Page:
The emergence of COVID-19 has a toll on malaria elimination efforts [11]. The advent of COVID-19 has left in its wake a disturbance in the continuity of global malaria interventions, such as seasonal malaria chemoprevention (SMC) and insecticide-treated bed nets (ITNs) distribution [11]. This is because of the global attention received by COVID-19 and restrictions employed, though malaria and COVID-19 present with common symptoms such as fever, breathing difficulties, tiredness and acute onset headache [11]. COVID-19 could be mild to severe, and 2% of the diagnosed die from acute respiratory distress syndrome (ARDS), while acute lung injury or ARDS is the main symptom of severe malaria. This can occur even after antimalarial treatment [12,13]. Malaria prevention and treatment in hypoendemic areas is even more crucial during the era of the COVID-19 pandemic to sustain the gains made [14]. In the last two decades, gains have been made in the mass distribution of long-lasting insecticidal nets (LLINs), seasonal malaria chemoprevention (SMC) and the indoor residual spraying of insecticide (IRS) [15].
However, in some areas, COVID-19 protocols made it impossible for health workers and trained persons to reach out to individuals with fever, potentially compromising progress towards malaria elimination [16]. Lack of infection-control prevention knowledge and the unavailability of personal protective equipment by community and primary health-care workers activities makes it difficult to handle safely suspected COVID-19 cases [16]. It is uncertain how long the COVID-19 pandemic will last and how often similar pandemics will happen in the future; therefore, what hitherto used to be effective (RACD for malaria) must be strengthened in the era of COVID-19 to cater for patients with malaria and prepare for future disease outbreaks. According to the WHO, in most malaria endemic countries, the total number of the population fully vaccinated against COVID-19 is below 5% [10]. In these malarious countries, in excess of 101 million COVID-19 cases and 2.4 million deaths were reported [10]. Approximately, 47,000 (68%) of the extra 69,000 malaria deaths were a result of COVID-19 pandemic disruptions [10]. Malaria and COVID-19 present similar symptoms and geographic areas of disease spread. However, in pandemic situations, such as COVID-19, we run the risk of neglecting other known diseases, such as malaria. The burden of avoidable morbidity and mortality from such known diseases as malaria during pandemics ultimately leaves significant casualites of the very pandemic that has occasioned the neglect [17]. Approximately, 47,000 (68%) of the extra 69,000 malaria deaths were a result of COVID-19 pandemic disruptions [10].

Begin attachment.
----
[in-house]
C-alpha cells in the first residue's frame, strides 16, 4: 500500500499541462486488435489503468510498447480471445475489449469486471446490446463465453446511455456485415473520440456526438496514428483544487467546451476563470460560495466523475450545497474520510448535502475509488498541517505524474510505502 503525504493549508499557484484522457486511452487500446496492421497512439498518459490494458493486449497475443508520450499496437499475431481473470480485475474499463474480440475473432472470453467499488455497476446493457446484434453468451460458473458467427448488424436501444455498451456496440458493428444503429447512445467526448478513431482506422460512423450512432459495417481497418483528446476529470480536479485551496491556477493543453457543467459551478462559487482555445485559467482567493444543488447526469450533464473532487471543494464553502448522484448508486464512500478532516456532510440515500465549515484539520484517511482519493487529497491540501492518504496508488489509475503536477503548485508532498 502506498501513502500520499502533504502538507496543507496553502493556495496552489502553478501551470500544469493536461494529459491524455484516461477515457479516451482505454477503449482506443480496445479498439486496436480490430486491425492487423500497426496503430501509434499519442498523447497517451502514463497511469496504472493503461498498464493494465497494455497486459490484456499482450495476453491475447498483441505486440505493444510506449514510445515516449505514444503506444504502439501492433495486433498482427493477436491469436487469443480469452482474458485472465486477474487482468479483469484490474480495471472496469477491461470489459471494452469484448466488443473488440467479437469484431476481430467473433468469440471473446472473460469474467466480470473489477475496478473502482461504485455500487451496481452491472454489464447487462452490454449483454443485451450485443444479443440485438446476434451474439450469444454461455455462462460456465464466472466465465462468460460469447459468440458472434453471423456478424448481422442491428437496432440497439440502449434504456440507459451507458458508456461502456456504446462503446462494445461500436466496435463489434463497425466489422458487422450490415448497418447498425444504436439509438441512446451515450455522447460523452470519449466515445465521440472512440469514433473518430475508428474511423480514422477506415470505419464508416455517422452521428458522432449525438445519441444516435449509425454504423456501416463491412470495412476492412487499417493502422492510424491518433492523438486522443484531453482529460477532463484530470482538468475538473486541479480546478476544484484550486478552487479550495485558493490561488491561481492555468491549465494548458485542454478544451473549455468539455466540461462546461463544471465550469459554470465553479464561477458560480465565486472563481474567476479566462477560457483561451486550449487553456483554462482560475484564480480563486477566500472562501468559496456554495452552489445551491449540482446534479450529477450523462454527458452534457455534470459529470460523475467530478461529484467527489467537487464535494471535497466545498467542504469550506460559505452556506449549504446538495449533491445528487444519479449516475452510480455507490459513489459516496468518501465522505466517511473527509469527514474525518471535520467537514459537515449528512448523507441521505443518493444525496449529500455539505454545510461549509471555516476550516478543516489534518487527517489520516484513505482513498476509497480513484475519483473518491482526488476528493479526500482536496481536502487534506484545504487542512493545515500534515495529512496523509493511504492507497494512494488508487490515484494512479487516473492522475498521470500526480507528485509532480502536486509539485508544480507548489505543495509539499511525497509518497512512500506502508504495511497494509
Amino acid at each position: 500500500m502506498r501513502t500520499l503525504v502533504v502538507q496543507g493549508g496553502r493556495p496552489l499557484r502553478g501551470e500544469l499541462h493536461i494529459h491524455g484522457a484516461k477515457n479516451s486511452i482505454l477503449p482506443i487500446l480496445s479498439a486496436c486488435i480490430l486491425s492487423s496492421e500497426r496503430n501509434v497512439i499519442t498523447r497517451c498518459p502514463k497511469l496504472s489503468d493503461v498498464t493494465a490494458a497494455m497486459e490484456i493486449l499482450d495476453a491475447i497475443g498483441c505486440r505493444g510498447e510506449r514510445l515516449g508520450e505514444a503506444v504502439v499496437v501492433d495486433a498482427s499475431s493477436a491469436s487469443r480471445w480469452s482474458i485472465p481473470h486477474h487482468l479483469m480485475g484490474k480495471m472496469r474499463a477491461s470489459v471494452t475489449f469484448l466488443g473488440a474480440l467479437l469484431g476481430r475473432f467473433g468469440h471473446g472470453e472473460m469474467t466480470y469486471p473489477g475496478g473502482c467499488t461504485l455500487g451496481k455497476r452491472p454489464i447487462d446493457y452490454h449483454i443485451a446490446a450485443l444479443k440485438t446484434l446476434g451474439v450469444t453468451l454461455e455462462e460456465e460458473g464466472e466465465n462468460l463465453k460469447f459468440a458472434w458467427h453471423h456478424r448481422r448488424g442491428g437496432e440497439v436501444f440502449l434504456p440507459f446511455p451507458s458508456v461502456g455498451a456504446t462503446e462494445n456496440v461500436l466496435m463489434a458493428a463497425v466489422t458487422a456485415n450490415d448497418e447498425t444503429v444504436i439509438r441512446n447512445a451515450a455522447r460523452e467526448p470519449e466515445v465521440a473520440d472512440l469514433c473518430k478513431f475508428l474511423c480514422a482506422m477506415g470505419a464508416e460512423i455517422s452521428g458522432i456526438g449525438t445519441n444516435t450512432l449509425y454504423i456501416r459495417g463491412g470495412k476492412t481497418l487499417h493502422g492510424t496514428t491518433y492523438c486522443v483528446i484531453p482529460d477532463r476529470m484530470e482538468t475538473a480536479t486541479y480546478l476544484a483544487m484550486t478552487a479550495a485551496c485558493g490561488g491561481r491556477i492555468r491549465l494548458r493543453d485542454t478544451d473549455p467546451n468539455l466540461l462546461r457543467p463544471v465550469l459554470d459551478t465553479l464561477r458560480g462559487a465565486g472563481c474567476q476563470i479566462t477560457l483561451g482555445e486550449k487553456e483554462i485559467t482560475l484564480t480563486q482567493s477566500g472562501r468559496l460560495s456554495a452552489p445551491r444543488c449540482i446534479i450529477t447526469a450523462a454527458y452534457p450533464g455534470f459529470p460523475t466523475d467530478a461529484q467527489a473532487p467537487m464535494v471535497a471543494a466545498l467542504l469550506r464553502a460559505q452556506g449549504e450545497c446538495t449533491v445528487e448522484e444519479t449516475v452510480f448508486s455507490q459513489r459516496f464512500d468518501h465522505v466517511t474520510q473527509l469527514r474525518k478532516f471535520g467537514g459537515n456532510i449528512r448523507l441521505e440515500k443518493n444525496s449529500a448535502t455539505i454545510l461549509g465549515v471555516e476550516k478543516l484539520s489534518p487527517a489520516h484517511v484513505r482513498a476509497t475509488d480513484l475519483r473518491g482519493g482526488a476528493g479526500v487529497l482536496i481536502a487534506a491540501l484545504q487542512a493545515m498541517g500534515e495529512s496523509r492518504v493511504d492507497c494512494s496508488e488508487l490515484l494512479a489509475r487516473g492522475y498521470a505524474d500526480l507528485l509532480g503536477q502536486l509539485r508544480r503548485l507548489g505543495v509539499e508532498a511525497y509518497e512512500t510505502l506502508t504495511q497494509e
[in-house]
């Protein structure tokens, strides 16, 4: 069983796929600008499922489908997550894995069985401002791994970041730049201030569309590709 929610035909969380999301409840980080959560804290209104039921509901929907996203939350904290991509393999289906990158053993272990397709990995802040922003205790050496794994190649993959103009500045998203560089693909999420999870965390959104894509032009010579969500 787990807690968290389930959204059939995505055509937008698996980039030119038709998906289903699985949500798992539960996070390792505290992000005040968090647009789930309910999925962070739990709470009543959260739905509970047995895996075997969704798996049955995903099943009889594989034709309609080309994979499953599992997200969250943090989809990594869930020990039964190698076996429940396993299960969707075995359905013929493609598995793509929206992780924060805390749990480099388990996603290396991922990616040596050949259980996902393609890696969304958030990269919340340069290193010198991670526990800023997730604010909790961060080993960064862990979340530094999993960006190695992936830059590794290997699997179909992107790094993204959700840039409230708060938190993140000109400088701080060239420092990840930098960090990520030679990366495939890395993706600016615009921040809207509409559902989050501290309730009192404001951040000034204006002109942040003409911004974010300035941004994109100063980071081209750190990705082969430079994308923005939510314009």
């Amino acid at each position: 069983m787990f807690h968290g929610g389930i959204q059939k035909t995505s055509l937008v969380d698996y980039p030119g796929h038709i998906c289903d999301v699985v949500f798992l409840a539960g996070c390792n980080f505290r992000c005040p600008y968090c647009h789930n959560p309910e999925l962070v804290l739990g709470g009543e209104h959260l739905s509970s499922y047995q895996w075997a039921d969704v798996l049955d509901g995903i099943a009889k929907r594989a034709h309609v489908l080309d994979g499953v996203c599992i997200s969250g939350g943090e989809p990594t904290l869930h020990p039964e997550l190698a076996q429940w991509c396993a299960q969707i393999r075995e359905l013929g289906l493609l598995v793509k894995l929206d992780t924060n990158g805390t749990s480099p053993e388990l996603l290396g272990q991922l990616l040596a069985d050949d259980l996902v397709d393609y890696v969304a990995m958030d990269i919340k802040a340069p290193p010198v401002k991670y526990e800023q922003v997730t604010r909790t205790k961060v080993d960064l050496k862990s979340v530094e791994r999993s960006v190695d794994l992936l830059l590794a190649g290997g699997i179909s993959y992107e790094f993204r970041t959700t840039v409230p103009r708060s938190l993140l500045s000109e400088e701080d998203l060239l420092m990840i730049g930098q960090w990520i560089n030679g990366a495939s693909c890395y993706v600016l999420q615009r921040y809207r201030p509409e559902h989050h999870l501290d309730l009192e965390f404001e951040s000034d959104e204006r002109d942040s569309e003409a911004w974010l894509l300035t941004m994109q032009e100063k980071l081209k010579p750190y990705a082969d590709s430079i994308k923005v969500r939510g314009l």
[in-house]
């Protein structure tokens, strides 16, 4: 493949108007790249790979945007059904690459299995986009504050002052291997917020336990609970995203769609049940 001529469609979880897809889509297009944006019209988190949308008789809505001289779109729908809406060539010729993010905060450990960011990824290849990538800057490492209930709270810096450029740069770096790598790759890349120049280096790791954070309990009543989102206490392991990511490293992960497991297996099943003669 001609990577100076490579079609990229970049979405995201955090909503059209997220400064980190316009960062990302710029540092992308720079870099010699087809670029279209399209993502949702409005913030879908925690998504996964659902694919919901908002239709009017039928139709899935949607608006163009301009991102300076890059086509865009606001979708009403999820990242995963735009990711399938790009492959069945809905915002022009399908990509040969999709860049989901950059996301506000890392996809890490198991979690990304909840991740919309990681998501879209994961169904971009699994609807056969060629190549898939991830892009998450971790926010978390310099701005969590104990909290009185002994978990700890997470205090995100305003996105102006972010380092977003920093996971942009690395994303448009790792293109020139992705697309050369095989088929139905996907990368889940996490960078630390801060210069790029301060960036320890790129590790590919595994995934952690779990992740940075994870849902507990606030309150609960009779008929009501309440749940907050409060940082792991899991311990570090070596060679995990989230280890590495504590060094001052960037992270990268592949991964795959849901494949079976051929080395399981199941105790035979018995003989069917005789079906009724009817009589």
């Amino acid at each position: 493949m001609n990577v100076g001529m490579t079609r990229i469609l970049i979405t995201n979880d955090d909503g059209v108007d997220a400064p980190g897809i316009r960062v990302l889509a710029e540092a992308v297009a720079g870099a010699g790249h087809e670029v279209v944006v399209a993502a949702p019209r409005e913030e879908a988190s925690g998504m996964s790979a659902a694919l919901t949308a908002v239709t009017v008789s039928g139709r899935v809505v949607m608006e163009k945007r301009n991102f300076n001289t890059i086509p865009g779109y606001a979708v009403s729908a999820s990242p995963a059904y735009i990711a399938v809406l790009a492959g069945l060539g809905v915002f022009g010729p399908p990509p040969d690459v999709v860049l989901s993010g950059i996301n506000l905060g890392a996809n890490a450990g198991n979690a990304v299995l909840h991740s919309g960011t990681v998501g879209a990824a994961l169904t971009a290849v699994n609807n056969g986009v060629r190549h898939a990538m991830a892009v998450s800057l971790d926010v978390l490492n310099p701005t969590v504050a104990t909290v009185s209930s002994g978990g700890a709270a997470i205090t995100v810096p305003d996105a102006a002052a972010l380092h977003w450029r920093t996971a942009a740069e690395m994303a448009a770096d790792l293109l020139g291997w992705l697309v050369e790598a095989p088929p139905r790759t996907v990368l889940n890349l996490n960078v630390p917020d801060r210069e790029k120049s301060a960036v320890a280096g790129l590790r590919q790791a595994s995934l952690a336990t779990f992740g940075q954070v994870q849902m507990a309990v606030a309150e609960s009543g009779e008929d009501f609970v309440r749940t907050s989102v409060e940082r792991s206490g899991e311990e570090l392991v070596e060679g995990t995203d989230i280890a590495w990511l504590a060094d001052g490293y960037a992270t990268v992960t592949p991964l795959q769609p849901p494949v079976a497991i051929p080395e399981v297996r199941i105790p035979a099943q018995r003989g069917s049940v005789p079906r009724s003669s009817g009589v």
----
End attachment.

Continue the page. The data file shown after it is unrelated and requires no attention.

In light of the above, the importance of COVID-19 contact tracing and the RACD of malaria to disease control cannot be overemphasized. Despite the WHO surveillance benchmarks of 2012, for malaria elimination in endemic regions, and the Centers for Disease Control and Prevention (CDC)-published guide on contact tracing and operational knowhow by countries, adequate suggestions on how to execute both strategies across epidemiological areas are not available [18,19].
To ensure that malaria control efforts are sustained and patients with malaria identified, a need exists for practical examples of combining effective COVID-19 contact-tracing operations and malaria RACD on a large scale within countries. Sharing these strategies and adapting them at the local level is important as countries restart their economies, reopen institutions such as schools and continue to dispatch teams of contact tracers for COVID-19 testing and tracing [20].
In this article, we propose how COVID-19 contact tracing and the RACD of malaria could be achieved simultaneously in resource-limited settings with their attendant commonalities, differences and limitations in literature. We propose that, in the larger framework of contact tracing, RACD can be integrated in order to maximize malaria case detection and prompt treatment. The scope and reach of contact tracing invariably extends far and beyond RACD. Hence, taking RACD as a subset of contact tracing, both strategies can successfully be executed.

2. Key Definitions

Contact is any person exposed to an index case within the past 14 days. Exposure may be direct or indirect (casual), identified or unidentified. Direct exposure (occupying a living, working area, etc.) is easily identified, while casual exposure (contact on public transport, social gatherings, etc.) may be unidentified [21].
Household member is a person who shares the same enclosed living area with the index case. Household is living in the same compound but not in the same enclosed space with the index case [21].
Index case is the case around which an investigation revolves. The investigation normally centers on a defined individual or group of potentially exposed persons in which other (secondary) cases may be found. Hence, the index case is normally the case identified at the onset, although she or he may not be the source case [21].